When demineralization is not caught in time, however, the acid from bacteria will begin to erode the enamel and form a small to medium cavity. Enamel cavities only affect the tooth enamel and can be easily treated by placing a composite filling. 

Step 3: Dentin Decay

Without treatment, the acids will continue to erode through the enamel until they reach the dentin layer that lies underneath the enamel. Two things tend to happen at this point. First, pain or sensitivity may be felt. Second, the rate of decay increases since the dentin layer is not as strong as the enamel and is easier to erode. At this point, the cavity has likely grown in size and will need to be restored with larger fillings like inlays or onlays, or even a possible dental crown. 

stages of tooth decay

Step 4: Pulp Decay

After passing through the dentin layer, bacteria will invade the innermost layer of the tooth known as the pulp layer. The pulp layer contains both blood cells and the tooth nerve. Unfortunately once bacteria has reached the pulp, it will cause an infection to form inside the tooth that causes significant pain. At this point, the only way to restore the tooth is to perform a root canal in order to remove the infection. The affected tooth will then need to be restored with a dental crown. 

Step 5: Abscess

Once the pulp layer has become infected, there is a chance that the infection will move down into the tooth roots through the root canals. This causes an abscess to form at the base of the tooth. Not only is this extremely painful, but most cases require a tooth extraction at this point.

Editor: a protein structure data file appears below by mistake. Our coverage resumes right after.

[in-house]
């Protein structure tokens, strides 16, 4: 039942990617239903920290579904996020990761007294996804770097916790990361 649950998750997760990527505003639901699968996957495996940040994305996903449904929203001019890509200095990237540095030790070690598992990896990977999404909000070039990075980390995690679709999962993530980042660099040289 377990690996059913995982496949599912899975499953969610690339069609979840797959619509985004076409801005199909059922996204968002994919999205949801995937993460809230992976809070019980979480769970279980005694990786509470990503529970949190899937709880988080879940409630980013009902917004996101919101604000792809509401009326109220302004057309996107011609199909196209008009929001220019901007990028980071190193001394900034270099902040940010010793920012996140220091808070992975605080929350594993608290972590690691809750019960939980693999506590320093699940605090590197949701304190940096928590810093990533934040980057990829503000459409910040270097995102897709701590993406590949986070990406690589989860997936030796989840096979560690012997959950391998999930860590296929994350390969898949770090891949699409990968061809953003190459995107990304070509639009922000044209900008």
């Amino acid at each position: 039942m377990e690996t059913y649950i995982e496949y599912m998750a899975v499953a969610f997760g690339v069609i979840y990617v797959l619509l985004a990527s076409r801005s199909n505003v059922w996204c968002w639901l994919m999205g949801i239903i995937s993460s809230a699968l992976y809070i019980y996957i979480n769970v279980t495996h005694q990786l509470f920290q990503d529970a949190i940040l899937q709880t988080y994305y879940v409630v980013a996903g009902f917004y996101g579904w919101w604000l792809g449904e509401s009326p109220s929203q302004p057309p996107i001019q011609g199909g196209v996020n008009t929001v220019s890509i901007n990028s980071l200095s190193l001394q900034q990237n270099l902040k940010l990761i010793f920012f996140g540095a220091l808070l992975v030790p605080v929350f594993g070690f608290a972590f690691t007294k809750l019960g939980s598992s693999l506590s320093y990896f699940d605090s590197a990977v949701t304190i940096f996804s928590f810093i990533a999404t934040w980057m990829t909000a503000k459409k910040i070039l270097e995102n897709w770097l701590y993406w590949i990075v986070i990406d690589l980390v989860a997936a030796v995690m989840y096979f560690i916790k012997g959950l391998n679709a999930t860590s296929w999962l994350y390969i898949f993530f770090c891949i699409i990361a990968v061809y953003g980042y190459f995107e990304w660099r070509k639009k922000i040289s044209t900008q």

In most cases, it takes years for a cavity to develop, but it is possible for them to develop in a matter of months. The reason why there is not one single answer is because how fast or slow a cavity develops depends on factors such as where the cavity is located, diet, and oral hygiene. As mentioned above, there are certain locations where it is more common to get cavities due to excess plaque accumulation. Unfortunately, this plaque also makes the progression of the cavity faster. This is why pit and fissure cavities progress faster, while smooth-surface cavities generally progress at a slower rate. 

Diet also plays a role in how fast a cavity develops. Eating more sugar on a regular basis means that any cavities will grow faster, while decreasing sugar intake can decrease the rate at which a cavity progresses. Finally, oral hygiene habits play another important role in how long it takes for a cavity to develop. Generally speaking, people who brush twice a day, floss daily, and visit their dentist every six months have less plaque, which means less bacteria and a slow progression of cavities. Conversely, skipping out on brushing, flossing, or dental cleanings can cause more plaque and bacteria to build up, which speeds up the progression of cavities. 

Photo of Dr. Admar

Dr. Admar holds dual certificates — a Bachelor of Dental Surgery (BDS) in 2010 from India and a Doctor of Dental Surgery (DDS) in 2014 from Canada. He is now a full time practicing dentist in Kamloops where he provides a variety of services. Dr. Admar spends hundreds of hours in continued dental education to stay up to date in cosmetic and implant dentistry and he has achieved several advanced qualifications.